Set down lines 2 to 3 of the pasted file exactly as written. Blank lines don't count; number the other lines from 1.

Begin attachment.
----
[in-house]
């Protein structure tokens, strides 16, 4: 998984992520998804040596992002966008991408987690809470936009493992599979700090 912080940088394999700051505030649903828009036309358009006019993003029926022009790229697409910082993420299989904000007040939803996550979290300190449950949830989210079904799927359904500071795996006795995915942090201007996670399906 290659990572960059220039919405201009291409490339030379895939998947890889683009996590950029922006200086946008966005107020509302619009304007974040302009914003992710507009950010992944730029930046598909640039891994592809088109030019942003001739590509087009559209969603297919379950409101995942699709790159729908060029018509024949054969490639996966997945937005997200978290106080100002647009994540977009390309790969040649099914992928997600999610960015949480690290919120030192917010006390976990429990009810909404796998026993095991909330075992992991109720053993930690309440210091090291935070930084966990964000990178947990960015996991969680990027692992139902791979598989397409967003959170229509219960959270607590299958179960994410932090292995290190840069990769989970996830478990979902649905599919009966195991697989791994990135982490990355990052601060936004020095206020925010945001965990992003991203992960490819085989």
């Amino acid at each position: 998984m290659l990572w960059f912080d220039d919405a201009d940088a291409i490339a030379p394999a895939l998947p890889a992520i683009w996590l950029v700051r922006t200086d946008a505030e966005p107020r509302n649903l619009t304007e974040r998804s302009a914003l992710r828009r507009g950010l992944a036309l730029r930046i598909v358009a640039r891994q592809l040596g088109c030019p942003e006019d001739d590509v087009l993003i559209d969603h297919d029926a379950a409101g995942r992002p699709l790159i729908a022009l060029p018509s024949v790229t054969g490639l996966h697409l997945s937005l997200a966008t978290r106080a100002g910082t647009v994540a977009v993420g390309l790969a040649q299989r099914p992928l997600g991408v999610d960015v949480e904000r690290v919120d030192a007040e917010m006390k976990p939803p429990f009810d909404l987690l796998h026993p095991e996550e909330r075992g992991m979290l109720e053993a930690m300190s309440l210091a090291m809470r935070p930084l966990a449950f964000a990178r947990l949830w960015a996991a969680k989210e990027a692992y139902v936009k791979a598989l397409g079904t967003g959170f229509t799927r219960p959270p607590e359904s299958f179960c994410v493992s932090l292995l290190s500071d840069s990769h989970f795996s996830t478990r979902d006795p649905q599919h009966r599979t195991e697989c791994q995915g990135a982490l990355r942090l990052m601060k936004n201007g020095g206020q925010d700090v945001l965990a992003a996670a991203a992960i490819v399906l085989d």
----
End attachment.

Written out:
């Protein structure tokens, strides 16, 4: 998984992520998804040596992002966008991408987690809470936009493992599979700090 912080940088394999700051505030649903828009036309358009006019993003029926022009790229697409910082993420299989904000007040939803996550979290300190449950949830989210079904799927359904500071795996006795995915942090201007996670399906 290659990572960059220039919405201009291409490339030379895939998947890889683009996590950029922006200086946008966005107020509302619009304007974040302009914003992710507009950010992944730029930046598909640039891994592809088109030019942003001739590509087009559209969603297919379950409101995942699709790159729908060029018509024949054969490639996966997945937005997200978290106080100002647009994540977009390309790969040649099914992928997600999610960015949480690290919120030192917010006390976990429990009810909404796998026993095991909330075992992991109720053993930690309440210091090291935070930084966990964000990178947990960015996991969680990027692992139902791979598989397409967003959170229509219960959270607590299958179960994410932090292995290190840069990769989970996830478990979902649905599919009966195991697989791994990135982490990355990052601060936004020095206020925010945001965990992003991203992960490819085989």
């Amino acid at each position: 998984m290659l990572w960059f912080d220039d919405a201009d940088a291409i490339a030379p394999a895939l998947p890889a992520i683009w996590l950029v700051r922006t200086d946008a505030e966005p107020r509302n649903l619009t304007e974040r998804s302009a914003l992710r828009r507009g950010l992944a036309l730029r930046i598909v358009a640039r891994q592809l040596g088109c030019p942003e006019d001739d590509v087009l993003i559209d969603h297919d029926a379950a409101g995942r992002p699709l790159i729908a022009l060029p018509s024949v790229t054969g490639l996966h697409l997945s937005l997200a966008t978290r106080a100002g910082t647009v994540a977009v993420g390309l790969a040649q299989r099914p992928l997600g991408v999610d960015v949480e904000r690290v919120d030192a007040e917010m006390k976990p939803p429990f009810d909404l987690l796998h026993p095991e996550e909330r075992g992991m979290l109720e053993a930690m300190s309440l210091a090291m809470r935070p930084l966990a449950f964000a990178r947990l949830w960015a996991a969680k989210e990027a692992y139902v936009k791979a598989l397409g079904t967003g959170f229509t799927r219960p959270p607590e359904s299958f179960c994410v493992s932090l292995l290190s500071d840069s990769h989970f795996s996830t478990r979902d006795p649905q599919h009966r599979t195991e697989c791994q995915g990135a982490l990355r942090l990052m601060k936004n201007g020095g206020q925010d700090v945001l965990a992003a996670a991203a992960i490819v399906l085989d």